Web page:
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House OKs bill to let agencies bypass Idaho Attorney General

BOISE, Idaho (AP) — A proposed law that would allow state agencies to skip the Idaho attorney general’s office to instead hire more expensive private-practice attorneys whenever they choose overwhelmingly passed the Idaho House on Wednesday.

The legislation, sponsored by Republican Nampa Reps. Bruce Skaug and John Vander Woude, passed on a 54-15 vote and now goes to the Senate for consideration. Skaug, an attorney, and Vander Woude, a farmer and small business owner, contend the attorney general’s office frequently interprets the law contrary to the opinion lawmakers want to hear. They say state agencies, boards and other entities should be able to shop around for attorneys that will argue the way they want in court.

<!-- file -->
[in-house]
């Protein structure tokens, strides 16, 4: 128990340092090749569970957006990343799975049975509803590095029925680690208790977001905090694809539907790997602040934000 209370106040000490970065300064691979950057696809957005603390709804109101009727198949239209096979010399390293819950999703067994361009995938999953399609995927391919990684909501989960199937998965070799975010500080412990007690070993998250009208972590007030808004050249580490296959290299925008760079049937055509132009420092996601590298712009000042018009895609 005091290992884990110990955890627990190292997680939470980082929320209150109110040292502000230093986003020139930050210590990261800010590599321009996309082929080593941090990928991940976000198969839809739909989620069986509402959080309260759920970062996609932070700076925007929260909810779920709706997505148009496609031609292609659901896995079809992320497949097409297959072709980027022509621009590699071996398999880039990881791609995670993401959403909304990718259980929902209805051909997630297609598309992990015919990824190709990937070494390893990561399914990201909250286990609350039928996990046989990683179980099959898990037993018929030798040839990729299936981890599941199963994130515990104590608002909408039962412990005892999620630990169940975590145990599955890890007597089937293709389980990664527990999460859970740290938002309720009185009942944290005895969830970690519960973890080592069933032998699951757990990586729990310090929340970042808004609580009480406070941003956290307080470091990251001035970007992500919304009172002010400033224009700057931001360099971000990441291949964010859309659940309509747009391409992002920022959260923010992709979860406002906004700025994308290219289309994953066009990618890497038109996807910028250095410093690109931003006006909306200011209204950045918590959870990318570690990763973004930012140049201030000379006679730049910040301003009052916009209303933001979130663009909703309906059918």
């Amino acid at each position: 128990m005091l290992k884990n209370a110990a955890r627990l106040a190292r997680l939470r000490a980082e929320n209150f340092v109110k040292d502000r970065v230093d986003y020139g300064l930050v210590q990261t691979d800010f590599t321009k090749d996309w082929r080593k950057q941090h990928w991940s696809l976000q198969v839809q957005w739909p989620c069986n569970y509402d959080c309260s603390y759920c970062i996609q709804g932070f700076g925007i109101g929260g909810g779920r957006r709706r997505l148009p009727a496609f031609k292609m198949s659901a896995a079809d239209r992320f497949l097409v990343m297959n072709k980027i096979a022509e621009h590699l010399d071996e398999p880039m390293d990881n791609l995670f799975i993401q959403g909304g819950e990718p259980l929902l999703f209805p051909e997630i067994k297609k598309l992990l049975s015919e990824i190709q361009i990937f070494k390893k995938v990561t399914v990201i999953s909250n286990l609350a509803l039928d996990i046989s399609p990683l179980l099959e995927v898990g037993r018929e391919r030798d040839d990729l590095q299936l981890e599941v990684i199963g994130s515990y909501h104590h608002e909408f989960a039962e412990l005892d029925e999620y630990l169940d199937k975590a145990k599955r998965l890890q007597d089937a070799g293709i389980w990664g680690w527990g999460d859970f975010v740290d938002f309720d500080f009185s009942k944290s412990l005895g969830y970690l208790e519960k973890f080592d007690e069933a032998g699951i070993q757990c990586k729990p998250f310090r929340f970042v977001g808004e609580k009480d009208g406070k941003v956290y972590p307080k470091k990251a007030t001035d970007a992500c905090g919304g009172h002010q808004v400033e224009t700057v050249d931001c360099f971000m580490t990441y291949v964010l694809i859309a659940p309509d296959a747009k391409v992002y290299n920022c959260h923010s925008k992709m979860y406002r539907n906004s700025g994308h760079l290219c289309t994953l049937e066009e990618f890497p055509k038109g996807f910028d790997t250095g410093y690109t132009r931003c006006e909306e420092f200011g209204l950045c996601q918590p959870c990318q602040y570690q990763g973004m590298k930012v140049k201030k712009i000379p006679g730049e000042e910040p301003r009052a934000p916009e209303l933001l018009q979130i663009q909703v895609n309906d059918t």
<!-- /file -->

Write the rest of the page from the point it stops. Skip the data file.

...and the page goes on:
Five former Idaho attorneys general and current Attorney General Lawrence Wasden oppose the legislation. The five former attorneys general have said changing the current system would violate the state Constitution, leading to a legal challenge.

Rep. Megan Blanksma, a Republican from Hammett, agreed that private attorneys’ hourly wages can be more expensive than those in the attorney general’s office, but said the overhead costs of the state attorneys aren’t calculated into the hourly bill. She argued in favor of the legislation, saying the Legislature can maintain control over frivolous spending because it approves agency’s budgets.

Idaho deputy attorneys general typically cost state agencies between $45 and $88 an hour, while private attorneys hired by the state in the past have frequently billed upwards of $400 an hour.

Rep. Ilana Rubel, a Democrat from Boise, said the bill amounted to a blank check given to state agencies simply because they don’t always like the answers they get from the state attorneys.

“You do not want to sugar-coat this. You want to get real, legal advice,” said Rubel, who voted against the bill. “I think this opens a very dangerous door.”

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